The New Art of War, Tactics, and Power
To rise and flourish in the world, you need to act according to how things really are, and you need to be a good strategist and manager. Most of the tactical information in the world lacks much practical value. However, over the years there have been a few texts written that are infamous for their no holds barred practical content. This includes classics such as Sun Tzu's The Art of War, Niccolo Machiavelli's The Prince, Baltasar Gracian's The Art of World Wisdom, and the works of Han Fei Tzu.
Now author Rodney Ohebsion has taken key ideas and selections from these four texts, made some new variations, additions and condensations, and put everything in a new organization--resulting in a concise "new classic" titled the New Art of War, Tactics, and Power.
Here are some insights from the book:
Overvaluing minor advantages will impede major advantages.
It is dangerous for a ruler to trust others. Anyone who trusts others can be manipulated by others.
A Sage-Ruler institutes a policy where the people have no way to do him wrong, and cannot avoid doing him good. He never relies on them doing him good only by love. It is dangerous to rely on the people doing him good with love. It is safe to rely on their not being able to avoid doing him good.
Most people will submit to authority; very few will be moved by righteousness. ... It is very uncommon to see reverence for benevolence and loyalty to righteousness, and it is rather difficult for one to act thus. ... People will by nature submit to authority. Anyone who seizes authority can easily make people submit.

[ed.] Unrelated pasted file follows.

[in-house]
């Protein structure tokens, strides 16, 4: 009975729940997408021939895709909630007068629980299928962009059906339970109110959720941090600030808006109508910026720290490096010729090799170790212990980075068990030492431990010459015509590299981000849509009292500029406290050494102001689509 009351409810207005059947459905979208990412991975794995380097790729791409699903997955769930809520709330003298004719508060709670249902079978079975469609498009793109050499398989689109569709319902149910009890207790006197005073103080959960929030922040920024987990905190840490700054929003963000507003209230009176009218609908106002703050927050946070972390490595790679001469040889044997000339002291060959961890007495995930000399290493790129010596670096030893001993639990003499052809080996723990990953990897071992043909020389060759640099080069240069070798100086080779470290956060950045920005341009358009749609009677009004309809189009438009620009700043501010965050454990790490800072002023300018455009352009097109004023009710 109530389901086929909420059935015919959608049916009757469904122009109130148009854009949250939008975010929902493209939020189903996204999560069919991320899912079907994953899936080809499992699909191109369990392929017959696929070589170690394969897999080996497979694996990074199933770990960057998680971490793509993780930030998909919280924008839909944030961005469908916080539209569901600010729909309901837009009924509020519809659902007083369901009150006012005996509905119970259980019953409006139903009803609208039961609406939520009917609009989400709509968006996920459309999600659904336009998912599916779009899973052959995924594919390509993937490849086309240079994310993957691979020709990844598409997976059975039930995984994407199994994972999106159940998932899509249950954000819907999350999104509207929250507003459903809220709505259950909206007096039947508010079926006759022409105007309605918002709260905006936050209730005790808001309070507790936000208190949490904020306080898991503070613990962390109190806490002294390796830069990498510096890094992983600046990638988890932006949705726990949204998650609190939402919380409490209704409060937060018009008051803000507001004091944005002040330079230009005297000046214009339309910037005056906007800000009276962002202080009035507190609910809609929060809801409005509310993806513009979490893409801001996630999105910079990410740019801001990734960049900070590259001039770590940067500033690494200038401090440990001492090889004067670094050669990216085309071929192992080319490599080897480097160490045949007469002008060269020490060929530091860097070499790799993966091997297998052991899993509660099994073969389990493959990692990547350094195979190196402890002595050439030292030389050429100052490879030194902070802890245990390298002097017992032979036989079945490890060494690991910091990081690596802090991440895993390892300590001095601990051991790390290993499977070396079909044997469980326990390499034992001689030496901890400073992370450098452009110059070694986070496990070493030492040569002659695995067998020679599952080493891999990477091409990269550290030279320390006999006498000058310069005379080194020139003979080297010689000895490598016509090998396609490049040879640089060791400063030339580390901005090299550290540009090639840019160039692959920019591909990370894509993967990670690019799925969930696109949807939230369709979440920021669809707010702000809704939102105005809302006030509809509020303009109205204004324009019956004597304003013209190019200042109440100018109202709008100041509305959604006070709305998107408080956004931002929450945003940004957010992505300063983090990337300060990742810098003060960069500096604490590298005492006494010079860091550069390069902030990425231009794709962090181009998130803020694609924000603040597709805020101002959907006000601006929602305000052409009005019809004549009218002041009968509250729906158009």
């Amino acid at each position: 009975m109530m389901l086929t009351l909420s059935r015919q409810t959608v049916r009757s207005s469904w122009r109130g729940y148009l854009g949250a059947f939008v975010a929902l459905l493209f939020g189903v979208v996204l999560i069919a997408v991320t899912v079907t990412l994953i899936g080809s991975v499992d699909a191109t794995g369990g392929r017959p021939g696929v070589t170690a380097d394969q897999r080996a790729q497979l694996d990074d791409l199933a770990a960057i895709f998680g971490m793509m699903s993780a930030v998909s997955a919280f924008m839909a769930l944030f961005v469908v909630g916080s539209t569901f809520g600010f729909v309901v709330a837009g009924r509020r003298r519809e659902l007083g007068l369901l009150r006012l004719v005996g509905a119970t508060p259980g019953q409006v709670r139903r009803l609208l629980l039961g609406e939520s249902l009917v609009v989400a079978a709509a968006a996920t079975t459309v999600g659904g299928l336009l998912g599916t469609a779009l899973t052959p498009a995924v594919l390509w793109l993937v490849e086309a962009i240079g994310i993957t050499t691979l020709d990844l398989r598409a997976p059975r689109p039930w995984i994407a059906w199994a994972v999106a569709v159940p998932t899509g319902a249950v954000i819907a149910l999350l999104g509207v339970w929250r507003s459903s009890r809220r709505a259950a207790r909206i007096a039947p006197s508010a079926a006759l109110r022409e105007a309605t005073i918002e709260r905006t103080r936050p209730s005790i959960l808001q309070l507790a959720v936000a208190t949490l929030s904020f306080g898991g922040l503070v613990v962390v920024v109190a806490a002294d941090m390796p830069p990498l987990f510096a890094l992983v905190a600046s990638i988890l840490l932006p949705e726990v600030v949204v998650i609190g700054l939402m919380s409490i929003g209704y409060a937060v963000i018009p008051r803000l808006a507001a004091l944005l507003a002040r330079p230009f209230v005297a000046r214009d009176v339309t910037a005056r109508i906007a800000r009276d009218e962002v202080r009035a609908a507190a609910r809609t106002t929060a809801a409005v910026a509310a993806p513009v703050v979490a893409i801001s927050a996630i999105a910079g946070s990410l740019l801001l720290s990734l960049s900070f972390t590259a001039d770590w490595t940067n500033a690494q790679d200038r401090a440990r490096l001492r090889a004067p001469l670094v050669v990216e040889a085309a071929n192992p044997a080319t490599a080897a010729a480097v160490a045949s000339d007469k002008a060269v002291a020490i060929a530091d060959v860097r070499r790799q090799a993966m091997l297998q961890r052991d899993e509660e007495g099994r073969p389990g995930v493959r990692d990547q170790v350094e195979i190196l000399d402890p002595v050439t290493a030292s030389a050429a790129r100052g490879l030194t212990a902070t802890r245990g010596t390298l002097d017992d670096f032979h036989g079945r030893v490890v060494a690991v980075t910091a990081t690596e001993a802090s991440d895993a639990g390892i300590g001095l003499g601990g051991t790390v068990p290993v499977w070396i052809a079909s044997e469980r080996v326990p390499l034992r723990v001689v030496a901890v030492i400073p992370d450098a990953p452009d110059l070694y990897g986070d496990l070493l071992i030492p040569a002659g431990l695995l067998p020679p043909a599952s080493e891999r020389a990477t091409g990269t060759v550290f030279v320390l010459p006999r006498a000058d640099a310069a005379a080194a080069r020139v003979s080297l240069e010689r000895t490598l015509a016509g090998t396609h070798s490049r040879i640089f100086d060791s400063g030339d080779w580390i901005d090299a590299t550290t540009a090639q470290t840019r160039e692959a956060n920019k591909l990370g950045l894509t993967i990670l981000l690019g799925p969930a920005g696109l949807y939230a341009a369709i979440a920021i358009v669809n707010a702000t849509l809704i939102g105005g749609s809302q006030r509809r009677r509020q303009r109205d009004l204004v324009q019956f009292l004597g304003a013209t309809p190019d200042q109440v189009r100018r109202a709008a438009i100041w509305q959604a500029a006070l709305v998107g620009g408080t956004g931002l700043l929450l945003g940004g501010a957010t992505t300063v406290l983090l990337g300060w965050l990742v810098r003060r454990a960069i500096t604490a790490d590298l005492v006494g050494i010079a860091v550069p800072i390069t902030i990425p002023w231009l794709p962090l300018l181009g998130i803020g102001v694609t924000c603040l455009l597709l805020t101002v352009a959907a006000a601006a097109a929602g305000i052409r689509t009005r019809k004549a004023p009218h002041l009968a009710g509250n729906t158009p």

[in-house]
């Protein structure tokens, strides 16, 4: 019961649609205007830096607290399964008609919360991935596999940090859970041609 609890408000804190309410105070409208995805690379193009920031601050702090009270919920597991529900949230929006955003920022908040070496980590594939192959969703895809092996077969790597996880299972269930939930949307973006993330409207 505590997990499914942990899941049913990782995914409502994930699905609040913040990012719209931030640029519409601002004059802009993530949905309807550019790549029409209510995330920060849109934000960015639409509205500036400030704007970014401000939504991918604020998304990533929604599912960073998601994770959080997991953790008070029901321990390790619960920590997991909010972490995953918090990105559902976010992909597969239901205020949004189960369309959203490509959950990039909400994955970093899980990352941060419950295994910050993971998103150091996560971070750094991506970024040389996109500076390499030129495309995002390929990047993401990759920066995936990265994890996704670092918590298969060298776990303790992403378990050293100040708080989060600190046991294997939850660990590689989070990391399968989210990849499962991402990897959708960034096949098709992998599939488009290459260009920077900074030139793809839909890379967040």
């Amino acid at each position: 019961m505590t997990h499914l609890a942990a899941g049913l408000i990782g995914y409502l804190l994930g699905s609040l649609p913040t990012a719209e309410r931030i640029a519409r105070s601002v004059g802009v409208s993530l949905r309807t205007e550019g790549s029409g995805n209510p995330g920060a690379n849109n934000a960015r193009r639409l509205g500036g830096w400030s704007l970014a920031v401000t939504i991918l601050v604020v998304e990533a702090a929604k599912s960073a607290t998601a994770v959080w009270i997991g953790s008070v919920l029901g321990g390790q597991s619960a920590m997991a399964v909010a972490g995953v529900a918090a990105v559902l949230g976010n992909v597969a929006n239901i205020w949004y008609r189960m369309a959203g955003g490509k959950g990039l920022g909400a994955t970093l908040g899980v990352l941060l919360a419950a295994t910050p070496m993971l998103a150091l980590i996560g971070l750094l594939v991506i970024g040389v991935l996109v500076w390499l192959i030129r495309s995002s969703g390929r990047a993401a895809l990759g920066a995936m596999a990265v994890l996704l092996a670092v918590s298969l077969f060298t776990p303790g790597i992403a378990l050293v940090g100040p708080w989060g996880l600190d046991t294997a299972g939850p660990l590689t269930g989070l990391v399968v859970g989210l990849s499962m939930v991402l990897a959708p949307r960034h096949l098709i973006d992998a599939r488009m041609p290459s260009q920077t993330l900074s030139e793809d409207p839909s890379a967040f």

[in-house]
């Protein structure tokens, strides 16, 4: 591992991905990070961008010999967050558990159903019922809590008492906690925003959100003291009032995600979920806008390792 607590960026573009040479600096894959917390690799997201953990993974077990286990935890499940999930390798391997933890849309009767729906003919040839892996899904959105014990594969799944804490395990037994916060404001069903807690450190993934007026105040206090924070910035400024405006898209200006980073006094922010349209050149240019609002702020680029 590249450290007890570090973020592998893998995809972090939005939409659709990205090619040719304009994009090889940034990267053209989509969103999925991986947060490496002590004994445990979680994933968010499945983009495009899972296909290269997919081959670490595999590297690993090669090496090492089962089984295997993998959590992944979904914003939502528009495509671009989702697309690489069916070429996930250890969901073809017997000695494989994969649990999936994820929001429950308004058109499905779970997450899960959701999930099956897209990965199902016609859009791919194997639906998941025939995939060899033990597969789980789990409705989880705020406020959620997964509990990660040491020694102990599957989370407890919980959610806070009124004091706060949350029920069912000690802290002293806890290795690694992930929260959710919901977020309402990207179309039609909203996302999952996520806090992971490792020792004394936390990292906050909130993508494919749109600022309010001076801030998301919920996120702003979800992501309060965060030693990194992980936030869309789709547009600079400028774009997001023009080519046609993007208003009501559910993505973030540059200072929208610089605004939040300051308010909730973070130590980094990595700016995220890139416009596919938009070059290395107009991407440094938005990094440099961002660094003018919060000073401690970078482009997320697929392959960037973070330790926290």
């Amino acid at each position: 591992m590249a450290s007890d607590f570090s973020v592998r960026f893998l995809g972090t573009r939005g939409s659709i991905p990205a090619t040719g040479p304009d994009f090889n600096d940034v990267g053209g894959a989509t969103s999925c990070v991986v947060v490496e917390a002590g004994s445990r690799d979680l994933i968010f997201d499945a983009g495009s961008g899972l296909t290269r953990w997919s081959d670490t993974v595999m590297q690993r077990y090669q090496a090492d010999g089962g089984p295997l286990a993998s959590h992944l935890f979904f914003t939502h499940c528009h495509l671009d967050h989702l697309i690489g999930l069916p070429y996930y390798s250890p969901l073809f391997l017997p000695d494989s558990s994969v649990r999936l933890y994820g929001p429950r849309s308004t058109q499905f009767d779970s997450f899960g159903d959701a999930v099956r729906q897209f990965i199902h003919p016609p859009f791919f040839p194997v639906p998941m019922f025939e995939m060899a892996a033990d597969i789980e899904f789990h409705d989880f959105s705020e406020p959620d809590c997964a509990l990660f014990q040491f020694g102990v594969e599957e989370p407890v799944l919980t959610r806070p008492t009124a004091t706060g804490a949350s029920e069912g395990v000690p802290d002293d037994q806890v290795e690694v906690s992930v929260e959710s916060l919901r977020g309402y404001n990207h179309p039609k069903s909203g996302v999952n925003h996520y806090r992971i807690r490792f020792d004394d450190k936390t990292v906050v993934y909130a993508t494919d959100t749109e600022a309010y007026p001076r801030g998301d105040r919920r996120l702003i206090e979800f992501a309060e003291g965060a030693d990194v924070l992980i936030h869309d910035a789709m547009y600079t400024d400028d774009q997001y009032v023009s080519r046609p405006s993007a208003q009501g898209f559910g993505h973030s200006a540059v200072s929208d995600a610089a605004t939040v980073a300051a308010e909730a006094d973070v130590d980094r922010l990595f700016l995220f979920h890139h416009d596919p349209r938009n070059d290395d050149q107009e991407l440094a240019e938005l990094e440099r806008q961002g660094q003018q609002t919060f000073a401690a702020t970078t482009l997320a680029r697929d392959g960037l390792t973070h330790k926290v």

Do not repeat the exact same tactics just because they have gained you one victory--instead, let your methods be regulated by the infinite variety of circumstances.
Take advantage of any inclinations in mood your enemy has. If he gets frustrated easily, frustrate him. If he is taking it easy, get him in a panic. ... Attack where he is unprepared, and appear where you are not expected.
The clever combatant looks to the effect of combined energy, and does not require too much from individuals; hence his ability to pick out the right men and utilize combined energy. He uses each person according to his capacity, and does not expect each person to be fit for everything.
The wise prince does whatever he can to exercise those things that are inside of his control, and uses what is in his control to be prepared for variations outside of his control.
Live according to the moment--our acts and thoughts and all must be determined by circumstances. Act when you may, because time and tide wait for no one. Do not live by certain fixed rules, nor let your will pledge to fixed conditions, for you may have to drink the water tomorrow that you cast away today. There are some people so absurdly stubborn in error, that they expect all the circumstances of an action should bend to their own eccentric whims, and not vice versa.